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Year : 2018  |  Volume : 3  |  Issue : 2  |  Page : 60-61

Quetiapine induced reversible junctional rhythm

Department of Cardiology, Sri Jayadeva Institute of Cardiovascular Sciences and Research, Bengaluru, Karnataka, India

Date of Web Publication5-Feb-2019

Correspondence Address:
Dr. Suraj Kumar Kulkarni
Sri Jayadeva Institute of Cardiovascular Sciences and Research, Bannerghetta Road, Jayanagar 9th Block, Bengaluru, Karnataka
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Source of Support: None, Conflict of Interest: None

DOI: 10.4103/IJHR.IJHR_5_18

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The cardiovascular side effects of older antidepressants and neurolepts are well known. These drugs inhibit the cardiac Na+, Ca2+, and K+ channels often leading to life-threatening arrhythmia. Selective serotonin receptor inhibitor antidepressants and new antipsychotics were introduced to overcome the toxicity of older generation drugs. These drugs have gained popularity owing to their fewer side-effect profiles. However, several case reports have revealed the arrhythmogenic effect of these drugs as well as orthostatic hypotension, especially in those receiving cardiac medications. We report a case of a 65-year-old male who experienced junctional rhythm during the treatment of his acute manic episode with quetiapine and returned to normal sinus rhythm after discontinuing the medication.

Keywords: Junctional rhythm, quetiapine, second-generation antipsychotic

How to cite this article:
Kulkarni SK, Bhiarappa S. Quetiapine induced reversible junctional rhythm. Int J Heart Rhythm 2018;3:60-1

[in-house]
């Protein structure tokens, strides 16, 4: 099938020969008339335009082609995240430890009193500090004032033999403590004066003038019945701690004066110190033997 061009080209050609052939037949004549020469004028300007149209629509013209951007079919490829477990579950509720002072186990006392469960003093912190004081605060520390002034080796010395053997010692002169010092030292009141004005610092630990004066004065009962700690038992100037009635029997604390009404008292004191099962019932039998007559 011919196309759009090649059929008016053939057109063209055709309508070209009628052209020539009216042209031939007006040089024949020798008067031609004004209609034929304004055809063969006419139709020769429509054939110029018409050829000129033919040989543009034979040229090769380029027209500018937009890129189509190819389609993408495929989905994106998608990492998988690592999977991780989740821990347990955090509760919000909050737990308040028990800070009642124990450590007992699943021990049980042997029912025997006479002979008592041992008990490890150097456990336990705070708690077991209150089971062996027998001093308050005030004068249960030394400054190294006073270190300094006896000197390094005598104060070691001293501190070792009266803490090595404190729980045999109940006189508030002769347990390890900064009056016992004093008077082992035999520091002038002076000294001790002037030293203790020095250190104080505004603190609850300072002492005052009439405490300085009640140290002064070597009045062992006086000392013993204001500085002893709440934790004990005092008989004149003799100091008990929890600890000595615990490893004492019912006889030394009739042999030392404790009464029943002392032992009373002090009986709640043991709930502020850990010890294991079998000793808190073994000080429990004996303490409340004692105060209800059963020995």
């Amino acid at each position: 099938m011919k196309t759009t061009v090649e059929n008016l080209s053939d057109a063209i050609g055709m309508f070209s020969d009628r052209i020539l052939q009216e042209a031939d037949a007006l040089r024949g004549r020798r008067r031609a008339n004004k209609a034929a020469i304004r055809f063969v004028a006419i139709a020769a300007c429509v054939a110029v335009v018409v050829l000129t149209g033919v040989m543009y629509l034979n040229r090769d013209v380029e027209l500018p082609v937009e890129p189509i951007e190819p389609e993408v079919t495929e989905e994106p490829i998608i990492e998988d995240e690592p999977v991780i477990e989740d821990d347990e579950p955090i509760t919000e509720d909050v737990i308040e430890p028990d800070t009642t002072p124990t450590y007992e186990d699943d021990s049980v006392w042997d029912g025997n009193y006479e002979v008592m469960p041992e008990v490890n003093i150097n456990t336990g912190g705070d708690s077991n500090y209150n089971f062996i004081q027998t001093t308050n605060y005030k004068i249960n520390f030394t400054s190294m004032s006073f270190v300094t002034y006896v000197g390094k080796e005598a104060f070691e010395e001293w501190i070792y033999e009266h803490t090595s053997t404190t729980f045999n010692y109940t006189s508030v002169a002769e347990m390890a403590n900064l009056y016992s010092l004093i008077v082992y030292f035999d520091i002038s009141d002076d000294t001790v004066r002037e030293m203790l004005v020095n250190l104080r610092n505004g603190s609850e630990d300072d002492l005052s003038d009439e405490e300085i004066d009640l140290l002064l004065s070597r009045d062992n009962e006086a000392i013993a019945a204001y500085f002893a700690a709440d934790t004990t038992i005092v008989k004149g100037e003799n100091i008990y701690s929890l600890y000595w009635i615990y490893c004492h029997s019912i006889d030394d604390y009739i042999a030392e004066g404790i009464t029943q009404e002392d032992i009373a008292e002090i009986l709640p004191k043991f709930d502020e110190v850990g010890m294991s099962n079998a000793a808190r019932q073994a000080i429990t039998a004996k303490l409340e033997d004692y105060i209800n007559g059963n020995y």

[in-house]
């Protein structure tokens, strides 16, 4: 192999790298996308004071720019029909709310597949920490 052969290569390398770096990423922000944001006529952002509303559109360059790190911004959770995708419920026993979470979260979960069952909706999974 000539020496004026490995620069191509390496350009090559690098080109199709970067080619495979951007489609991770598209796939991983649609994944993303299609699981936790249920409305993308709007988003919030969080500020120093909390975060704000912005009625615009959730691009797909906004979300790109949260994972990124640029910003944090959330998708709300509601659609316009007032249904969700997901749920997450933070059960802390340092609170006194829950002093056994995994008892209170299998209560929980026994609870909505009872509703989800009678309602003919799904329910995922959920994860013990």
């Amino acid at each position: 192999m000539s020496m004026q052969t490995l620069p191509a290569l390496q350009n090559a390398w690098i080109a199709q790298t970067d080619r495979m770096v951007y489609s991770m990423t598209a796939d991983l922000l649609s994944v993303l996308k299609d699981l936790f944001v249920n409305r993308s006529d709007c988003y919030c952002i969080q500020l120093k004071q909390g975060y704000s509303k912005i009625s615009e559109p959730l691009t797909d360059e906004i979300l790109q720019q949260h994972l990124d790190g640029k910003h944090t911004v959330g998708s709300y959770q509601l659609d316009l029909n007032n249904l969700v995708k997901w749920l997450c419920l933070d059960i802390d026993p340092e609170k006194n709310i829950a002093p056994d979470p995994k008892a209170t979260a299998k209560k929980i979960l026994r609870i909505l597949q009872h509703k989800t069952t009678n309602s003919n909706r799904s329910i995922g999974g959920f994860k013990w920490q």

How to cite this URL:
Kulkarni SK, Bhiarappa S. Quetiapine induced reversible junctional rhythm. Int J Heart Rhythm [serial online] 2018 [cited 2022 Oct 1];3:60-1. Available from: https://www.ijhronline.org/text.asp?2018/3/2/60/250863

  Introduction Top

Quetiapine is currently the most commonly used second-generation antipsychotic for the treatment of dementia and psychological symptoms in the elderly.[1] The sudden onset of cardiac abnormality is particularly considered a life-threatening side effect. Due to co-existing comorbidities (diabetes, hypertension, and cardiac disease), the elderly population is particularly prone to these effects. Quetiapine can cause QT interval prolongation and cardiac arrhythmias.[2],[3],[4] The aim of this report is to highlight the cardiac effects of newer neurolepts and to discuss the mechanism therein.

  Case Report Top

A 65-year-old male patient with the bipolar affective disorder was initiated on quetiapine for manic episodes. A routine examination by the treating physician revealed bradycardia and was therefore referred to us. The electrocardiogram (ECG) recording revealed junctional bradycardia. Serum chemistries and cardiac enzymes, including creatinine kinase, creatinine kinase-muscle/brain, and troponin-T were all within normal limits. Serial ECGs were obtained on a daily basis [Figure 1] and [Figure 2]. The newly-added medication was highly suspected as being the cause of this condition, and consequently, quetiapine was immediately stopped from the same day. Examination revealed a regular, slow pulse rate (50 bpm), and low blood pressure (90/60 mmHg) without orthostasis. The follow-up serum cardiac enzymes were all within normal limits, and the ECG continued to reveal junctional rhythm until 4 days after the event when it returned to normal sinus rhythm [Figure 3]. He was discharged with stable mental and cardiac conditions. We did not rechallenge with quetiapine to prove its effects because of the documented cardiovascular side effects of quetiapine.